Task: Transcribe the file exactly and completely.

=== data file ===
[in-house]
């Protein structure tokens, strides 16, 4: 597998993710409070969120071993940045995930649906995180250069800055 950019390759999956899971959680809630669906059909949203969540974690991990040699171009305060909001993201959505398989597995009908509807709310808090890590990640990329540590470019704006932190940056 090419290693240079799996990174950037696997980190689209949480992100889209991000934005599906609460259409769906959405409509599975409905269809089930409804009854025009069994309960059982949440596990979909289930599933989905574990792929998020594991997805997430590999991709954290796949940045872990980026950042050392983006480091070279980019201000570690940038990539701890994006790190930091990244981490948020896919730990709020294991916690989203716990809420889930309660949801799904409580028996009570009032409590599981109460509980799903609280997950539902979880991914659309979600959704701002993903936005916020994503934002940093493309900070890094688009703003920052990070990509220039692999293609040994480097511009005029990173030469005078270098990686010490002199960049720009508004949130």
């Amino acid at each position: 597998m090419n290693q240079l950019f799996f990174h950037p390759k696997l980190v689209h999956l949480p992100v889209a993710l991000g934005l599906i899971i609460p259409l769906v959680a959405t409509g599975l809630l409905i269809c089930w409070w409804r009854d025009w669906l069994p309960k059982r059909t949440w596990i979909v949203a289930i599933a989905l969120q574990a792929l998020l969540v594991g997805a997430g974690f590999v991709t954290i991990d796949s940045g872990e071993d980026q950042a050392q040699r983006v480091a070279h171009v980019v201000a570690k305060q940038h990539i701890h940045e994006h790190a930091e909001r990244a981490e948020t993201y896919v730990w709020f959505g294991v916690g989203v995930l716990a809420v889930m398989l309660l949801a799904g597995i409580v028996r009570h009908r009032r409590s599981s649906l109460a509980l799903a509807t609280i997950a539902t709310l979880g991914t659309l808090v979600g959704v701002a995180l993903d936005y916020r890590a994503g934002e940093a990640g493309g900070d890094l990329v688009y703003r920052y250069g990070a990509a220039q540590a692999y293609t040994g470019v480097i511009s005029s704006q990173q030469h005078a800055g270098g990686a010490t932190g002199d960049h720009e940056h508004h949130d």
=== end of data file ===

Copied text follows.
[in-house]
């Protein structure tokens, strides 16, 4: 597998993710409070969120071993940045995930649906995180250069800055 950019390759999956899971959680809630669906059909949203969540974690991990040699171009305060909001993201959505398989597995009908509807709310808090890590990640990329540590470019704006932190940056 090419290693240079799996990174950037696997980190689209949480992100889209991000934005599906609460259409769906959405409509599975409905269809089930409804009854025009069994309960059982949440596990979909289930599933989905574990792929998020594991997805997430590999991709954290796949940045872990980026950042050392983006480091070279980019201000570690940038990539701890994006790190930091990244981490948020896919730990709020294991916690989203716990809420889930309660949801799904409580028996009570009032409590599981109460509980799903609280997950539902979880991914659309979600959704701002993903936005916020994503934002940093493309900070890094688009703003920052990070990509220039692999293609040994480097511009005029990173030469005078270098990686010490002199960049720009508004949130």
């Amino acid at each position: 597998m090419n290693q240079l950019f799996f990174h950037p390759k696997l980190v689209h999956l949480p992100v889209a993710l991000g934005l599906i899971i609460p259409l769906v959680a959405t409509g599975l809630l409905i269809c089930w409070w409804r009854d025009w669906l069994p309960k059982r059909t949440w596990i979909v949203a289930i599933a989905l969120q574990a792929l998020l969540v594991g997805a997430g974690f590999v991709t954290i991990d796949s940045g872990e071993d980026q950042a050392q040699r983006v480091a070279h171009v980019v201000a570690k305060q940038h990539i701890h940045e994006h790190a930091e909001r990244a981490e948020t993201y896919v730990w709020f959505g294991v916690g989203v995930l716990a809420v889930m398989l309660l949801a799904g597995i409580v028996r009570h009908r009032r409590s599981s649906l109460a509980l799903a509807t609280i997950a539902t709310l979880g991914t659309l808090v979600g959704v701002a995180l993903d936005y916020r890590a994503g934002e940093a990640g493309g900070d890094l990329v688009y703003r920052y250069g990070a990509a220039q540590a692999y293609t040994g470019v480097i511009s005029s704006q990173q030469h005078a800055g270098g990686a010490t932190g002199d960049h720009e940056h508004h949130d």